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Convert Office documents (Excel word PowerPoint) to PDF using Python

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Sample Python code for using PDFTron SDK to convert Office documents to PDF (including Word, Excel, PowerPoint and Publisher) without needing any external dependencies or MS Office licenses. Office to PDF conversion can be performed on a Linux or Windows server to automate Office-centric workflows, or entirely in the user's client (web browser, mobile device). The conversion functionality can be combined with our Viewer to display or annotate Office files (docx, xlsx, pptx) on all major platforms, including Web, Android, iOS, Xamarin, UWP, and Windows. Learn more about our Python PDF Library and Office Document Conversion Library.

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#---------------------------------------------------------------------------------------
# Copyright (c) 2001-2020 by PDFTron Systems Inc. All Rights Reserved.
# Consult LICENSE.txt regarding license information.
#---------------------------------------------------------------------------------------

import site
site.addsitedir("../../../PDFNetC/Lib")
import sys
from PDFNetPython import *

# Relative path to the folder containing the test files.
input_path = "../../TestFiles/"
output_path = "../../TestFiles/Output/"

#------------------------------------------------------------------------------
# The following sample illustrates how to use the PDF.Convert utility class 
# to convert MS Office files to PDF
#
# This conversion is performed entirely within the PDFNet and has *no* 
# external or system dependencies dependencies -- Conversion results will be
# the same whether on Windows, Linux or Android.
#
# Please contact us if you have any questions.
#------------------------------------------------------------------------------

def SimpleDocxConvert(input_filename, output_filename):
    # Start with a PDFDoc (the conversion destination)
    pdfdoc = PDFDoc()

    # perform the conversion with no optional parameters
    Convert.OfficeToPDF(pdfdoc, input_path + input_filename, None)

    # save the result
    pdfdoc.Save(output_path + output_filename, SDFDoc.e_linearized)

    # And we're done!
    print("Saved " + output_filename )

def FlexibleDocxConvert(input_filename, output_filename):
    # Start with a PDFDoc (the conversion destination)
    pdfdoc =  PDFDoc()

    options =  OfficeToPDFOptions() 

    # set up smart font substitutions to improve conversion results
    # in situations where the original fonts are not available
    options.SetSmartSubstitutionPluginPath(input_path)

    # create a conversion object -- this sets things up but does not yet
    # perform any conversion logic.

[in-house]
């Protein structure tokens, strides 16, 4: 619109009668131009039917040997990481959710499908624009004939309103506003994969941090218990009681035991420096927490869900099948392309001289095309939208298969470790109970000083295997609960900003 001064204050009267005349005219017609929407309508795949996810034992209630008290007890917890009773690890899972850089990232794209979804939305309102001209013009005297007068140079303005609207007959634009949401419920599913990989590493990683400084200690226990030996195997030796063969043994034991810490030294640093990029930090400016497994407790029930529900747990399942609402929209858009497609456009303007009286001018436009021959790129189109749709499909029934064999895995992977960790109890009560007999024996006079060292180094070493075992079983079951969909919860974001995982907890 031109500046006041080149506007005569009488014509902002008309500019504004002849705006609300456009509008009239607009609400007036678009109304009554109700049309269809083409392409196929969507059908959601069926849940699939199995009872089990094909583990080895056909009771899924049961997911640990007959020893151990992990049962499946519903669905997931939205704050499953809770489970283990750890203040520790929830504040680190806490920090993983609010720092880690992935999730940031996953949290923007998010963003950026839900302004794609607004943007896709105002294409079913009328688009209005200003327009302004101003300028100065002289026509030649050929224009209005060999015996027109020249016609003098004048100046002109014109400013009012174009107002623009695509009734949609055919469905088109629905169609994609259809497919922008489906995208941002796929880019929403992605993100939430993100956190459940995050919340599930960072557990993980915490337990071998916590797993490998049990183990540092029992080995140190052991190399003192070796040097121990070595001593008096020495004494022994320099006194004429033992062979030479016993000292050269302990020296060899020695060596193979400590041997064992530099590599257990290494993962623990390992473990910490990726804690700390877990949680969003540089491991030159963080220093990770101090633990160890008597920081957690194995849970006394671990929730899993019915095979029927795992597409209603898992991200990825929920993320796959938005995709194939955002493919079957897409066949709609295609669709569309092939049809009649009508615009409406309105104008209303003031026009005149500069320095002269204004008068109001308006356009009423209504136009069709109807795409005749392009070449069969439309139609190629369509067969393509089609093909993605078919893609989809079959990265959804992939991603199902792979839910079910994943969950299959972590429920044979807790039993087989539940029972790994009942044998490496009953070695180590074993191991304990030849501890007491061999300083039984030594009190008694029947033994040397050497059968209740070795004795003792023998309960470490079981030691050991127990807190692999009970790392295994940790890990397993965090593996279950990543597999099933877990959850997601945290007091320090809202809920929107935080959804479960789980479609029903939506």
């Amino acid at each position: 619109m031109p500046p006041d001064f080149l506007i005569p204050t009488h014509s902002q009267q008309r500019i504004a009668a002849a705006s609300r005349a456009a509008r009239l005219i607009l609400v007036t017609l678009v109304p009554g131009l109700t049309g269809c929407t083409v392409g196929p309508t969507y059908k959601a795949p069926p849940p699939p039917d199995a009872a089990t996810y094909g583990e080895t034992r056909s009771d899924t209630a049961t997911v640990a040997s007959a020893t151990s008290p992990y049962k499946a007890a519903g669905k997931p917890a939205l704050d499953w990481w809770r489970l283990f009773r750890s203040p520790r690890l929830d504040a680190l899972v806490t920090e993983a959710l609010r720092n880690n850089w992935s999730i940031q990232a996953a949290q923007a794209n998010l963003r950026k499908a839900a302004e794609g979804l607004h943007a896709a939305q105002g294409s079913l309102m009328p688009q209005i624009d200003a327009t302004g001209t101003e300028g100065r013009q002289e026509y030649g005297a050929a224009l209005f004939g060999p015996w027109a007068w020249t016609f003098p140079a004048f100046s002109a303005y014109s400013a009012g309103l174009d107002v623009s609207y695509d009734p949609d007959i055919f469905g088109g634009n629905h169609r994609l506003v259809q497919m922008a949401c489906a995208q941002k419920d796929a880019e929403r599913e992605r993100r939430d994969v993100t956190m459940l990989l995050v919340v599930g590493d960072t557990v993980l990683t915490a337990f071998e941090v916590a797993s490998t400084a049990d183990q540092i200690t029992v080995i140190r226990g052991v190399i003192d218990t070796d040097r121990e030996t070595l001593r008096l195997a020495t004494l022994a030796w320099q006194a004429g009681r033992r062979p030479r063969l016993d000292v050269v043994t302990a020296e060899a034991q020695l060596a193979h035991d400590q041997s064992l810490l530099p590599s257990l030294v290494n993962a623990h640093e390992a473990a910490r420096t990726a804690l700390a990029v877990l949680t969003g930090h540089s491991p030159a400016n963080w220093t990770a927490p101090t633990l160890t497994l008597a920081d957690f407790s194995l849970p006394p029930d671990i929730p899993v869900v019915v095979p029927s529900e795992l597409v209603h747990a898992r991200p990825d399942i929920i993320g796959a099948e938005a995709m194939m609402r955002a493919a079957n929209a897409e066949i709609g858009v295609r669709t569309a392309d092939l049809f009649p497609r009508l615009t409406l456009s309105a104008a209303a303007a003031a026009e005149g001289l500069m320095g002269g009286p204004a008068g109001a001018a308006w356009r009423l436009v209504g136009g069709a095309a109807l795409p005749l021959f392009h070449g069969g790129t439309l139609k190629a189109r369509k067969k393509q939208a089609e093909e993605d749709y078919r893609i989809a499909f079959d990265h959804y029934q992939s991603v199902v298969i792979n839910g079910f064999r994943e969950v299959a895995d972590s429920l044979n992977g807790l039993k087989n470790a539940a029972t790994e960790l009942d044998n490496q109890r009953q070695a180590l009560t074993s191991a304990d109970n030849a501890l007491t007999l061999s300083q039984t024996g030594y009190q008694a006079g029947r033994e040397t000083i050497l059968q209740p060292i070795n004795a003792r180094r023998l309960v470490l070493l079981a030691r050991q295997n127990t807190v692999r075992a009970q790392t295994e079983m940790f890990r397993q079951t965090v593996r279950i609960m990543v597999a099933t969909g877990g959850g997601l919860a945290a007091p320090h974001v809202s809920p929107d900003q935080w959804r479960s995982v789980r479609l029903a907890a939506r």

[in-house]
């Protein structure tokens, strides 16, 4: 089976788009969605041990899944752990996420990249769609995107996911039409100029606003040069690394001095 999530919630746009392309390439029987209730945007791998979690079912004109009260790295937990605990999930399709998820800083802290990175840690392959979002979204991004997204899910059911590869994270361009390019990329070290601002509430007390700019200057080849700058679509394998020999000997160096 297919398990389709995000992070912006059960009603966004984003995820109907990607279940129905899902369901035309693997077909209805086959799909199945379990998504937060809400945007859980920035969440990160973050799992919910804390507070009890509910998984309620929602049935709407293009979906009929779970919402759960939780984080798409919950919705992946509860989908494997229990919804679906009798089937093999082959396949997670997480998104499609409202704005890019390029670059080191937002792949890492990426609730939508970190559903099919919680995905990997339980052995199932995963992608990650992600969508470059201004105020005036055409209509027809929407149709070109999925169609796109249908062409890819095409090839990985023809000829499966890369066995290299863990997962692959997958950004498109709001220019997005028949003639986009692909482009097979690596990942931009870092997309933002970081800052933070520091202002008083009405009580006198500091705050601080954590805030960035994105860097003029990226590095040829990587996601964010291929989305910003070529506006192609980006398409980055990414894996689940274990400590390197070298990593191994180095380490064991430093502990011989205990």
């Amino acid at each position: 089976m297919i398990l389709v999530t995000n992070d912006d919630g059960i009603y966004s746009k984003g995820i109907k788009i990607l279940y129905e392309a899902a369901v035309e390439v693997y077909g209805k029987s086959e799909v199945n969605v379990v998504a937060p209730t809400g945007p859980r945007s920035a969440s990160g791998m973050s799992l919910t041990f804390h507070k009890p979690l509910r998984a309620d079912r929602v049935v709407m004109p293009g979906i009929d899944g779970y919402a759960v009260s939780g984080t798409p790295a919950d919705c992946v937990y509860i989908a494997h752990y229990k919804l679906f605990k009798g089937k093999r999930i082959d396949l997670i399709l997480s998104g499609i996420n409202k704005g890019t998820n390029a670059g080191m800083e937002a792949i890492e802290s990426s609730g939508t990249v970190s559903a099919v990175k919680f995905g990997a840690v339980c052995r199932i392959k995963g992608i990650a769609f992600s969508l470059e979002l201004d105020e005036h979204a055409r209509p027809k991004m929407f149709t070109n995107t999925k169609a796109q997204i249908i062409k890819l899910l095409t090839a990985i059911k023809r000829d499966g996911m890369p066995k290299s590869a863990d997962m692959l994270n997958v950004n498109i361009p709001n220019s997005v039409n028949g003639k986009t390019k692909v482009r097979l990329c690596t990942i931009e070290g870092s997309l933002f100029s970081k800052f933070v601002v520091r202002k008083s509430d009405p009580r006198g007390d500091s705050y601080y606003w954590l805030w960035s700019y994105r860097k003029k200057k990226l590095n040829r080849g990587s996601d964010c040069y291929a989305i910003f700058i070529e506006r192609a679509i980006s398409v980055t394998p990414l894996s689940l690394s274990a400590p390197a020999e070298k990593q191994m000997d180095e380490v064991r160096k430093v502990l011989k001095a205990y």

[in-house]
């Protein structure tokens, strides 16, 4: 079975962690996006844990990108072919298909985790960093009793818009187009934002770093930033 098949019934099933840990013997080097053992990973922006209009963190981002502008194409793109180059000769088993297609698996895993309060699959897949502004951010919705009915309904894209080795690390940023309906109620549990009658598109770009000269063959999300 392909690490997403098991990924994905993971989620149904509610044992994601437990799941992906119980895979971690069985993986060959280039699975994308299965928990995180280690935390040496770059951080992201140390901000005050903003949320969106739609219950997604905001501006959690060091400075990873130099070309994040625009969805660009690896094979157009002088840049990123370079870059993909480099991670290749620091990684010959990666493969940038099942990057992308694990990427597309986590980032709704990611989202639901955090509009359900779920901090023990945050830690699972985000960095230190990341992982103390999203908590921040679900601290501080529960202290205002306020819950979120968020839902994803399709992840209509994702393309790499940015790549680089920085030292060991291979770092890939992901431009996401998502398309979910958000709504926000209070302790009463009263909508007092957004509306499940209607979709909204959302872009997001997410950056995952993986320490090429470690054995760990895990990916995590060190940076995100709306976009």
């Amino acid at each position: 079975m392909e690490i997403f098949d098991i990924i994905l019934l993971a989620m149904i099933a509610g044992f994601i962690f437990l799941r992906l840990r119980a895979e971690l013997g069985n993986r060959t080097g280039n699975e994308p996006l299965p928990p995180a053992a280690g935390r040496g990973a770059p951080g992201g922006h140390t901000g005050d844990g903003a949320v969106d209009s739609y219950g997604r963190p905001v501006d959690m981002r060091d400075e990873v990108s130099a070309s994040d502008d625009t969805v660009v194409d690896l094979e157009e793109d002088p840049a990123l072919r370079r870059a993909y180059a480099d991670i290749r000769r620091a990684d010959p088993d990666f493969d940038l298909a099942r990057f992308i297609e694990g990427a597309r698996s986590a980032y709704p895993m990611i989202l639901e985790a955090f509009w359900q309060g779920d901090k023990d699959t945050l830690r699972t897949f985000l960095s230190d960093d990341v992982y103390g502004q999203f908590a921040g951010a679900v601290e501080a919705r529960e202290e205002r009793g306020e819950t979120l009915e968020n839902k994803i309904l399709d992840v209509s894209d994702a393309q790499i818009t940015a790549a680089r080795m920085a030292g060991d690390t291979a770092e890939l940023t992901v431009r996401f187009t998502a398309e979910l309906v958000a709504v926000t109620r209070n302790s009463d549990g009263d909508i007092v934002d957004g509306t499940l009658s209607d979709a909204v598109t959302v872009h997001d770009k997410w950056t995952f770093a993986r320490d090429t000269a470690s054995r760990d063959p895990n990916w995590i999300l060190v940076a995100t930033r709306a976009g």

# in a multithreaded environment, this object can be used to monitor
    # the conversion progress and potentially cancel it as well
    conversion = Convert.StreamingPDFConversion(pdfdoc, input_path + input_filename, options)

    # Print the progress of the conversion.
    # print( "Status: " + str(conversion.GetProgress()*100) +"%, " +
    #        conversion.GetProgressLabel())

    # actually perform the conversion
    # this particular method will not throw on conversion failure, but will
    # return an error status instead
    while (conversion.GetConversionStatus() == DocumentConversion.eIncomplete):
        conversion.ConvertNextPage()
        # print out the progress status as we go
        # print("Status: " + str(conversion.GetProgress()*100) + "%, " +
        #     conversion.GetProgressLabel() )

    if(conversion.GetConversionStatus() == DocumentConversion.eSuccess):
        num_warnings = conversion.GetNumWarnings()
        # print information about the conversion
        i = 0
        for i in range(num_warnings):
            print("Conversion Warning: " + conversion.GetWarningString(i) )
            i = i + 1

        # save the result
        pdfdoc.Save(output_path + output_filename, SDFDoc.e_linearized)
        # done
        print("Saved " + output_filename )
    else:
        print("Encountered an error during conversion: " + conversion.GetErrorString() )

def main():
    # The first step in every application using PDFNet is to initialize the 
    # library. The library is usually initialized only once, but calling 
    # Initialize() multiple times is also fine.
    PDFNet.Initialize()
    PDFNet.SetResourcesPath("../../../Resources")

    # first the one-line conversion function
    SimpleDocxConvert("simple-word_2007.docx", "simple-word_2007.pdf")

    # then the more flexible line-by-line conversion API
    FlexibleDocxConvert("the_rime_of_the_ancient_mariner.docx", "the_rime_of_the_ancient_mariner.pdf")

    print("Done.")

if __name__ == '__main__':
    main()
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